From defoliants used in the Vietnam War to the still-mysterious “Gulf War Syndrome” to the burn pits of Iraq and Afghanistan, contractors and service members are exposed to a wide variety of non-combat hazards.
During the American Civil War, commanders would place their troops in hazardous situations without a second thought. In fact, some Southern commanders often inflated casualty figures in official reports because sacrifice meant honor in the minds of many. As one scholar put it, “big casualty figures equaled big bragging rights.”
Roughly 75 years later, that attitude persisted, albeit to a lesser extent. Many battlefield commanders believed that if enough troops attacked a heavily-defended hilltop, sooner or later someone would get to the top.
By the Vietnam War, largely because the increase in firepower diminished the need for mass action, the landscape had changed but the dangers remained.
At the behest of then-South Vietnamese President Ngo Dinh Diem, American aircraft sprayed roughly twenty million gallons of this powerful dioxin-based herbicide and defoliant on the jungles of Vietnam during Operation Ranch Hand (1961-1971).
At the time, officials repeatedly assured U.S. service members that the compound was harmless to humans; through 1993, the Department of Veterans’ Affairs had received nearly 40,000 complaints about the health effects of exposure to Agent Orange but had paid less than 500 claims. Additionally, the Vietnamese government claims that as many as three million of its people may have been affected by the chemical, a figure that the American government vigorously disputes.
Victims complain of a wide array of symptoms including mental disabilities, cleft palate, hernias, and extra digits. Despite decades of study and litigation, Agent Orange exposure victims continue to fight for compensation.
Gulf War Syndrome
About a third of U.S. Gulf War veterans developed chronic health problems including muscle pain, diarrhea, cognitive problems, fatigue, and rashes. Many victims report that their symptoms are getting worse as they age. Researchers have postulated a number of possible causes, including the destruction of a huge chemical weapons depot in Khamisiyah and an environmentally and stress-induced inflammation in the nervous system.
The Department of Veterans’ Affairs has compensated practically no victims and does not even use the term “Gulf War Syndrome,” preferring to label the condition as “Gulf War Veterans’ Medically Unexplained Illnesses.” One thing is certain: it is not like Agent Orange exposure, which involved commanders either intentionally or negligently exposing their troops to hazardous substances.
Some practitioners are calling burn pit exposure this generation’s Agent Orange because the link between toxic smoke and health problems seems obvious to many who are not in the Department of Veterans’ Affairs. Most veterans know that burn pits are essentially large holes in the ground where all base refuse, be it styrofoam cups, medical waste, old tires, inorganic refuse, and even human body parts, are doused in jet fuel and put to the match.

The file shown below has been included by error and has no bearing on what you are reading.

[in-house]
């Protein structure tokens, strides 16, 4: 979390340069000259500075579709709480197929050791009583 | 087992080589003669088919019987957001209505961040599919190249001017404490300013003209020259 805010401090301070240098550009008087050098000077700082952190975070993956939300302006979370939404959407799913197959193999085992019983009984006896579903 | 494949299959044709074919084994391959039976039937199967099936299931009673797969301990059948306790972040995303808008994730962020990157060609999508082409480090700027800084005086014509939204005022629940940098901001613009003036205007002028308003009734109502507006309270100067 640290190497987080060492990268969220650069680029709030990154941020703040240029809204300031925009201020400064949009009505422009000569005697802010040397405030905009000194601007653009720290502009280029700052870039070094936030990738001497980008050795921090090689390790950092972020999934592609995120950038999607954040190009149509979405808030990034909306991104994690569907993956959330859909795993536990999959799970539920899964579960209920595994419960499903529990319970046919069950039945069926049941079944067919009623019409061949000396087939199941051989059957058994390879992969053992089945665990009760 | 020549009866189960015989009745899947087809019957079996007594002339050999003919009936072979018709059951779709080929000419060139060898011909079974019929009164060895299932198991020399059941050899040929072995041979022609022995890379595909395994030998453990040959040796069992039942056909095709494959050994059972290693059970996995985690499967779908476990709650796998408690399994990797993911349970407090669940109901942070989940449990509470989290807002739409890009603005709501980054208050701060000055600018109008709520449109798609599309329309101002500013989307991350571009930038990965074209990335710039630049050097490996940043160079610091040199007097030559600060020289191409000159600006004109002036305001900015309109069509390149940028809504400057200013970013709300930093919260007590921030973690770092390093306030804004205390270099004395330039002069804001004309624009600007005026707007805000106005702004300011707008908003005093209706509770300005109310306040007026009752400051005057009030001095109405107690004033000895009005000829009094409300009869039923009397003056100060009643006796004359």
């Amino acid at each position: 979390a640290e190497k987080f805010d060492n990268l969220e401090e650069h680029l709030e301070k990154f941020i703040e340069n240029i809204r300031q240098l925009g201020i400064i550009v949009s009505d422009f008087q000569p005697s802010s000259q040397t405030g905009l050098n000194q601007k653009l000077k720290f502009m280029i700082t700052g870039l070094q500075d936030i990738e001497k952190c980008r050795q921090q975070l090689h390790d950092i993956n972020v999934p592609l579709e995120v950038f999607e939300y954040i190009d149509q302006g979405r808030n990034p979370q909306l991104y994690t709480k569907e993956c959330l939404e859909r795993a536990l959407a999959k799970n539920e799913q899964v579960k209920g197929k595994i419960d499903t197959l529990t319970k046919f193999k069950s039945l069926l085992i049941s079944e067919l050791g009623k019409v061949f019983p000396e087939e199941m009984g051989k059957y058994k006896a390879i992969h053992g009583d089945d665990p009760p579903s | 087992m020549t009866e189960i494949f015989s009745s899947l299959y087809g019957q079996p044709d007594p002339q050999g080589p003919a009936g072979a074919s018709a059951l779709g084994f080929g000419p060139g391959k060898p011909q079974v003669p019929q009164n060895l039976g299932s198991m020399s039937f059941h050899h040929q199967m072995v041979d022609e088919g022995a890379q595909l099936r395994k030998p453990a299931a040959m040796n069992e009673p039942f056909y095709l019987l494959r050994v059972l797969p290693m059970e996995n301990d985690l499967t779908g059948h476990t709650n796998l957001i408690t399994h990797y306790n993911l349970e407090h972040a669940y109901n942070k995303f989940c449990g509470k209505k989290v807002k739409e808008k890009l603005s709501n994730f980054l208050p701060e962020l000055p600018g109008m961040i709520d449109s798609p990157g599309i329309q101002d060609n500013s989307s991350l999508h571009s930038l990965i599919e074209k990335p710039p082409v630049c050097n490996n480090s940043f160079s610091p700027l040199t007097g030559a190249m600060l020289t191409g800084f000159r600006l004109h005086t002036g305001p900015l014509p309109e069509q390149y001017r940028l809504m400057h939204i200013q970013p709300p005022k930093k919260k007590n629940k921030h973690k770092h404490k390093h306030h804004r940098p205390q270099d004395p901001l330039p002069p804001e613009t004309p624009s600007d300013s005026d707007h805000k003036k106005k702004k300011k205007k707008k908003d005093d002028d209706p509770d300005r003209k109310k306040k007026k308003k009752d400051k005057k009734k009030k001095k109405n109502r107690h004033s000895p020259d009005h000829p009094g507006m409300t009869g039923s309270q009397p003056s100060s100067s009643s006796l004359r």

Some of these pits were not very large, but some were huge. The burn pit at Balad, for example, covered more than ten acres and constantly burned up to 200 tons of waste per day, and the 25,000 troops stationed there were exposed to billowy plumes of toxic smoke day and night.
While President Obama has pledged prompt action in this area, the administration has so far denied that burn pits caused health problems. The stakes are high, as up to 60,000 troops may have been exposed to toxic substances and are now at risk for serious long term health problems.
The military has used burn pits in times of war for generations. But that was before the armed forces began consuming large amounts of plastic water bottles, electronic devices, and other items that are potentially dangerous when burned. The DoD pulled the plug on the more than 230 burn pits in Iraq and Afghanistan in 2009, but by then, tens of thousands of troops had been exposed and the brass had ignored warnings from field commander about the latent hazards.
At congressional hearings prior to the ban, a KBR medic testified that up to 40% of the patients at the Balad clinic suffered from respiratory problems brought on by poor air quality. Practitioners dubbed the offending substance “Iraqi talcum powder” because it was a fine, powder-like ash that seemingly floated everywhere.
A number of former KBR contractors and returning service members have filed lawsuits that are still pending. Author and veteran Joseph Hickman claims that the problem is so severe that “it would bankrupt the VA, if they had to take care of all these soldiers.”
To find out about compensation available under the Defense Base Act, contact us today.